William Shakespeare

Quotations

Once more unto the breach, dear friends, once more;
Or close the wall up with our English dead.

Henry V, Act III

He takes false shadows for true substances.

Titus Andronicus, Act III, sc. 2.

Don Pedro: Your silence most offends me, and to be merry best becomes you; for, out of question, you were born in a merry hour.
Beatrice: No, sure, my lord, my mother cried; but then there was a star danced, and under that was I born.

So are you to my thoughts as food to life
Or as sweet seasoned showers are to the ground
And for the peace of you I hold such strife
As twix’t a miser and his wealth is foun
`Now proud as an enjoyer, and ano
`Doubting the filching age will his treasure
Now counting best to be with you alone
Then bettered that the world may see my pleasure
Sometime all full with feasting on your sight
And by and by clean starved for a look
Possessing or pursuing no delight
Save what is had or must from you be took
Thus do I pine and surfeit day by day
Or gluttoning on all, or all away

Young in limbs, in judgement old.

Act II, sc. 7.

In Belmont is a lady richly left
And she is fair.

Bassanio: Act 1, Scene 1

I have no spur to prick the sides of my intent, but only vaulting ambition, which o’erleaps itself, and falls on the other.

Prologue: For us, and for our tragedy,
Here stooping to your clemency,
We beg your hearing patiently.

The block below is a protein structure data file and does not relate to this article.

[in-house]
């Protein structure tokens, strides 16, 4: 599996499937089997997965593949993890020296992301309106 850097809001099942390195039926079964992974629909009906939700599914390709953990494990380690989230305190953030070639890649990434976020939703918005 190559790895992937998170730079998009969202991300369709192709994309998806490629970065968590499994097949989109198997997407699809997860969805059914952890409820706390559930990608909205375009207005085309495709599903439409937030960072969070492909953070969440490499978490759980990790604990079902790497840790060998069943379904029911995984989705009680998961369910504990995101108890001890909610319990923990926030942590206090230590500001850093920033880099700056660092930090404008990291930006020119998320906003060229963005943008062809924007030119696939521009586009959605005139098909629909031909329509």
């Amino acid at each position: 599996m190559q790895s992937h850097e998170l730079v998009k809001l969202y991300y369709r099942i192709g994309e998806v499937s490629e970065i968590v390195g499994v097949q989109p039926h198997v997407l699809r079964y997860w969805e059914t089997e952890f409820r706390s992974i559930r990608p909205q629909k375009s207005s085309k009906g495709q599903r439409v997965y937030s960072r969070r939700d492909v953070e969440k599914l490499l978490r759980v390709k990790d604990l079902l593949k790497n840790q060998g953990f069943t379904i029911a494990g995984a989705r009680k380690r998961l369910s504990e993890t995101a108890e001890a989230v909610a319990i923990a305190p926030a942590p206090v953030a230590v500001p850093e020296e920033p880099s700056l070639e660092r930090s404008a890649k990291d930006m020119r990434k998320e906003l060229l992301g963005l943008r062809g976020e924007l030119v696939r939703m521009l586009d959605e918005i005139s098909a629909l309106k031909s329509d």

Act III, scene ii

Good night, good night! parting is such sweet sorrow,
That I shall say good night till it be morrow.

Things won are done, joy’s soul lies in the doing.

Leonato: O Lord, my lord, if they were but a week married, they would talk themselves mad.

Gonzalo: Now would I give a thousand furlongs of sea for an acre of barren ground, long heath, brown furze, any thing. The wills above be done! but I would fain die a dry death.

Act i. Sc. 1.

All that glisters is not gold;
Often have you heard that told;
Many a man his life hath sold
But my outside to behold.

Act II, sc. 7.

If you repay not on such a day
let the forfeit be an equal pound
of your fair flesh.

Shylock: Act 1

To-morrow, and to-morrow, and to-morrow,
Creeps in this petty pace from day to day,
To the last syllable of recorded time;
And all our yesterdays have lighted fools
The way to dusty death. Out, out brief candle!
Life’s but a walking shadow; a poor player,
That struts and frets his hour upon the stage,
And then is heard no more: it is a tale
Told by an idiot, full of sound and fury,
Signifying nothing.

O, from this time forth
My thoughts be bloody or be nothing worth!

Act IV, scene iv

‘Tis but thy name that is my enemy;
Thou art thyself, though not a Montague.
What’s Montague? it is nor hand, nor foot,
Nor arm, nor face, nor any other part
Belonging to a man. O, be some other name!

One touch of nature makes the whole world kin.

Act 3, Scene 3

Beatrice: You always end with a jade’s trick. I know you of old.

Benedick: I may chance have some odd quirks and remnants of wit broken on me, because I have railed so long against marriage: but doth not the appetite alter? a man loves the meat in his youth that he cannot endure in his age.

Prospero: What seest thou else
In the dark backward and abysm of time?

Act i, Sc. 2

Ornament is but the guiled shore to a most dangerous sea.

Act III, sc. 2

That’s certain. I for my part knew the tailor
That made the wings she flew withal.

Fair is foul, and foul is fair.

Act I, sc. 1.

Lord, what fools these mortals be!

Act 3, Scene 2, Puck